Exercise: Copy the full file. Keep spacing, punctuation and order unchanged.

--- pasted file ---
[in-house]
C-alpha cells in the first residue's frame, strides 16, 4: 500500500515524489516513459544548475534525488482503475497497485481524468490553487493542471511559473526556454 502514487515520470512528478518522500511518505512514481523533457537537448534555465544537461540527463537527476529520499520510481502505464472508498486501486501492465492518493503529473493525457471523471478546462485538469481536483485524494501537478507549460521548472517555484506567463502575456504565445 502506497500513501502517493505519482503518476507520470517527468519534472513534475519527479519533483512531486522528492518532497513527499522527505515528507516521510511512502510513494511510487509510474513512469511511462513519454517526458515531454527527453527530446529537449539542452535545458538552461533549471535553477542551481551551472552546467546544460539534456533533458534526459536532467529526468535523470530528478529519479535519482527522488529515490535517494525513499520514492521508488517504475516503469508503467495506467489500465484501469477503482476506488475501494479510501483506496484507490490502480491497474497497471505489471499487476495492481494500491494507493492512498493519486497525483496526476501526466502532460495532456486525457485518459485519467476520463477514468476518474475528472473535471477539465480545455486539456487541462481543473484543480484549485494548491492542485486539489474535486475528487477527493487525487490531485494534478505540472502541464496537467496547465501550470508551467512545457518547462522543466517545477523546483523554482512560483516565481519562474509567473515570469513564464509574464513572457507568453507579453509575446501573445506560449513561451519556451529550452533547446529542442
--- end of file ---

[in-house]
C-alpha cells in the first residue's frame, strides 16, 4: 500500500515524489516513459544548475534525488482503475497497485481524468490553487493542471511559473526556454 502514487515520470512528478518522500511518505512514481523533457537537448534555465544537461540527463537527476529520499520510481502505464472508498486501486501492465492518493503529473493525457471523471478546462485538469481536483485524494501537478507549460521548472517555484506567463502575456504565445 502506497500513501502517493505519482503518476507520470517527468519534472513534475519527479519533483512531486522528492518532497513527499522527505515528507516521510511512502510513494511510487509510474513512469511511462513519454517526458515531454527527453527530446529537449539542452535545458538552461533549471535553477542551481551551472552546467546544460539534456533533458534526459536532467529526468535523470530528478529519479535519482527522488529515490535517494525513499520514492521508488517504475516503469508503467495506467489500465484501469477503482476506488475501494479510501483506496484507490490502480491497474497497471505489471499487476495492481494500491494507493492512498493519486497525483496526476501526466502532460495532456486525457485518459485519467476520463477514468476518474475528472473535471477539465480545455486539456487541462481543473484543480484549485494548491492542485486539489474535486475528487477527493487525487490531485494534478505540472502541464496537467496547465501550470508551467512545457518547462522543466517545477523546483523554482512560483516565481519562474509567473515570469513564464509574464513572457507568453507579453509575446501573445506560449513561451519556451529550452533547446529542442